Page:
Under the latest offering, a Discom which is making losses will not be able to access funds under this Scheme unless it draws up a plan to reduce the losses, lists out the steps it will take to reduce such losses and the timelines thereof and get their State government’s approval, and file them with the Centre.
Besides, under the scheme, loss reduction works would be prioritised and trajectories for reduction of losses, both operational and financial, would be mutually agreed between the States, Discoms and the Centre. If the Discoms, including the poorly performing ones, achieve the mutually agreed targets and trajectories for improvement, they would be able to avail financial assistance under the Centre’s scheme.
But, what gives the Union Government the confidence that the States will be willing this time? Is there a way to fix accountability?
The Power Ministry maintains that discussions with States have been encouraging. The carrot here is the money and therefore States will come forward, officials feel.
While it is a fact that Discom finances are under pressure due to various reasons including lack or inadequacy of the tariff revisions, high distribution losses and rising subsidy dependence.
Critics feel that the latest offering is sweetening the deal only for those States that are willing to reform. There are some who feel if this scheme was in form of a loan, then it would put pressure on Discoms, but if it is a grant, then this initiative will perpetuate the cycle of unviability of Discoms — an acknowledgement that Discoms will never be able to fund these on their own.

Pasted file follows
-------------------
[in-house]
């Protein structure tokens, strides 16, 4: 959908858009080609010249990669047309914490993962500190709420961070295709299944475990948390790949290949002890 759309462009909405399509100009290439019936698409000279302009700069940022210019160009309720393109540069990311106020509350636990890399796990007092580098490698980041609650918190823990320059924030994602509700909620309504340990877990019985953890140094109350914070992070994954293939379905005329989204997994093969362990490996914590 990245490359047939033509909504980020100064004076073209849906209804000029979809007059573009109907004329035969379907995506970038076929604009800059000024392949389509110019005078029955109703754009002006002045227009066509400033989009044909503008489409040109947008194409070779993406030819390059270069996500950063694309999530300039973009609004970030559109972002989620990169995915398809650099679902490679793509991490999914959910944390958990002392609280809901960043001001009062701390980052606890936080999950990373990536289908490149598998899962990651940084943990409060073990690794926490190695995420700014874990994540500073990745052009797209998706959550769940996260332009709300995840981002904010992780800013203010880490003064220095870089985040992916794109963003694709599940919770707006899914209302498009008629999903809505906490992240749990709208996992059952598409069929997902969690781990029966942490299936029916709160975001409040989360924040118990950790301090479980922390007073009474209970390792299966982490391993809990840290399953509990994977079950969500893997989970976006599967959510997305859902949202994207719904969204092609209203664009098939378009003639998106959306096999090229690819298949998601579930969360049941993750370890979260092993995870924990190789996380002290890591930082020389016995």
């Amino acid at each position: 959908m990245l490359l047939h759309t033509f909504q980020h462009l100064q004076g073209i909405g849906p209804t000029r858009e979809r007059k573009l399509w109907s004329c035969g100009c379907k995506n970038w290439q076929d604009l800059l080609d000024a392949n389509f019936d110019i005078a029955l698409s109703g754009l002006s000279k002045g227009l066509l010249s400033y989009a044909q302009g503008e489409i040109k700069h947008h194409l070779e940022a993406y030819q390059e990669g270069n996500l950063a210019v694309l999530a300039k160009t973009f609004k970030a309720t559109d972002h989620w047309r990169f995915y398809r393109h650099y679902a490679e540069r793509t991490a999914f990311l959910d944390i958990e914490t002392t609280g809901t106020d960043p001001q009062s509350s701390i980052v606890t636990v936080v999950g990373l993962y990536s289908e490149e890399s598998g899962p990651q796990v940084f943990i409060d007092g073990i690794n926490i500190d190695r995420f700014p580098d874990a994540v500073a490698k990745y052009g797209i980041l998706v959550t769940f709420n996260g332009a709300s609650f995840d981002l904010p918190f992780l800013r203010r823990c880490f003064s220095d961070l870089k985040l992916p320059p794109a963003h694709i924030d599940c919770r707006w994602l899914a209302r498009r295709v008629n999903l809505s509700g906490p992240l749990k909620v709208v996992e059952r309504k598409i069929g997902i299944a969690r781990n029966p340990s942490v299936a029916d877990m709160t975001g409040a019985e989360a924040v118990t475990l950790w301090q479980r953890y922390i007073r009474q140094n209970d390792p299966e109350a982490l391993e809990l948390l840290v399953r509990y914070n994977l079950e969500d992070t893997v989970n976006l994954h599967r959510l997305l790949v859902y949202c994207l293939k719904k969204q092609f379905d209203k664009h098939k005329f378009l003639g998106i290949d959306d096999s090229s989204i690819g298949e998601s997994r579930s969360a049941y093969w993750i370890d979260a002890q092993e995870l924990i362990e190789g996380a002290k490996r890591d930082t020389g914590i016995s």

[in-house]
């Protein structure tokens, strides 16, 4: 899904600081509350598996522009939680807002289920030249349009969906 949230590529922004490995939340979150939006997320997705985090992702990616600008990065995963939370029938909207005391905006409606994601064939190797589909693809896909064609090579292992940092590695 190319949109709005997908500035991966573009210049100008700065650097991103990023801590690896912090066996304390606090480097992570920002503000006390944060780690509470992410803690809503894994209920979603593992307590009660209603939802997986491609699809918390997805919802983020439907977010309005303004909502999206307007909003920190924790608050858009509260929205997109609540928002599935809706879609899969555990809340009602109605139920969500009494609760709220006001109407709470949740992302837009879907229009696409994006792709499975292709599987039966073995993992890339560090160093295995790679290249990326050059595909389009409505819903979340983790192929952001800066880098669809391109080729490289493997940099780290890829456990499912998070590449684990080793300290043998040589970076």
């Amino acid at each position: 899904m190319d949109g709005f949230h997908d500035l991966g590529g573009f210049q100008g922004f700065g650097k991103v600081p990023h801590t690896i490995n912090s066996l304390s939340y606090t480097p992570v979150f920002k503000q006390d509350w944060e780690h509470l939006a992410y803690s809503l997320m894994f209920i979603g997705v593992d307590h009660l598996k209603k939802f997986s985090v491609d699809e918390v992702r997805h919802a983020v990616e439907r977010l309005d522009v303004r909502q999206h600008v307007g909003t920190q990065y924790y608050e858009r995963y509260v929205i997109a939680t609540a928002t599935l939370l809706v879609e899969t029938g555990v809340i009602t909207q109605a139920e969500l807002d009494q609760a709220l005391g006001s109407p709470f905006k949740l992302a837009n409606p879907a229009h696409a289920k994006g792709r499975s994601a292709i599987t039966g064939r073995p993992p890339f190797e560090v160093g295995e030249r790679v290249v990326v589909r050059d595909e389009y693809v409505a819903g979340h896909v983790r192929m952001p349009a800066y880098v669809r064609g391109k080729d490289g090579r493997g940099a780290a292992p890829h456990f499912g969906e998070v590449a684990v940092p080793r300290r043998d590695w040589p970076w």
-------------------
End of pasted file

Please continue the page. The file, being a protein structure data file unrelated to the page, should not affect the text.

The tariff factor
According to some critics, this cycle will continue — T&C losses will continue and Discoms will not be able to come out of it, until and unless a cost reflective tariff as the norm is introduced.
Some go even further in stating that the latest offering meet the same fate of the previous ones like UDAY unless the government addresses the leak in revenue and profits. A need for looking at proposals in draft amendments to the Electricity Act including direct benefit transfer, tariffs that reflect cost and disbursements of funds only when State Discoms are able to show a recovery of revenues are much needed. Otherwise funds will dry up with no change in the health of the Discoms, they fear.
“Most States are flouting rules as electricity remains a State subject and the Centre has only an advisory role to play,” said an observer adding the folly of these States reflects on the investments into the power sector in the whole country. The government is keen to bring in FDI which will be very difficult unless it plugs the holes.
The timely implementation by State governments and Discoms will remain critical for the success of the latest offering. But, then one should not forget that among the key factors that got Narendra Modi government its second term was “bijli for all”.